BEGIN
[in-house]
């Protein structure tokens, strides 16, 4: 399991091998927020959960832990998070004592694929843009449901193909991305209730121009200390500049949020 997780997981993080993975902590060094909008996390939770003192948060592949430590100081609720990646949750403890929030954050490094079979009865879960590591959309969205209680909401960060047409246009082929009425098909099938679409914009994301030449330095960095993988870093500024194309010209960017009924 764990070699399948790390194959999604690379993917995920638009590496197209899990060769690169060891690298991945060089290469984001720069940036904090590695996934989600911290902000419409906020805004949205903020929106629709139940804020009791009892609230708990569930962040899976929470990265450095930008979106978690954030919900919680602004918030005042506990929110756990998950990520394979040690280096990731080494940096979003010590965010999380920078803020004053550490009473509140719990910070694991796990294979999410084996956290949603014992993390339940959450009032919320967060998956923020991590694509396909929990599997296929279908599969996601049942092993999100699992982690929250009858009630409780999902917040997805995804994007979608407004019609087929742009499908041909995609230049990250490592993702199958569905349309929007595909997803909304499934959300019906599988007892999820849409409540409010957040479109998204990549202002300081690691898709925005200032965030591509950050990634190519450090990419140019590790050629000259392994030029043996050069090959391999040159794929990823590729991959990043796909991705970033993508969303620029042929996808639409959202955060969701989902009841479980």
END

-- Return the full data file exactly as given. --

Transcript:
[in-house]
């Protein structure tokens, strides 16, 4: 399991091998927020959960832990998070004592694929843009449901193909991305209730121009200390500049949020 997780997981993080993975902590060094909008996390939770003192948060592949430590100081609720990646949750403890929030954050490094079979009865879960590591959309969205209680909401960060047409246009082929009425098909099938679409914009994301030449330095960095993988870093500024194309010209960017009924 764990070699399948790390194959999604690379993917995920638009590496197209899990060769690169060891690298991945060089290469984001720069940036904090590695996934989600911290902000419409906020805004949205903020929106629709139940804020009791009892609230708990569930962040899976929470990265450095930008979106978690954030919900919680602004918030005042506990929110756990998950990520394979040690280096990731080494940096979003010590965010999380920078803020004053550490009473509140719990910070694991796990294979999410084996956290949603014992993390339940959450009032919320967060998956923020991590694509396909929990599997296929279908599969996601049942092993999100699992982690929250009858009630409780999902917040997805995804994007979608407004019609087929742009499908041909995609230049990250490592993702199958569905349309929007595909997803909304499934959300019906599988007892999820849409409540409010957040479109998204990549202002300081690691898709925005200032965030591509950050990634190519450090990419140019590790050629000259392994030029043996050069090959391999040159794929990823590729991959990043796909991705970033993508969303620029042929996808639409959202955060969701989902009841479980």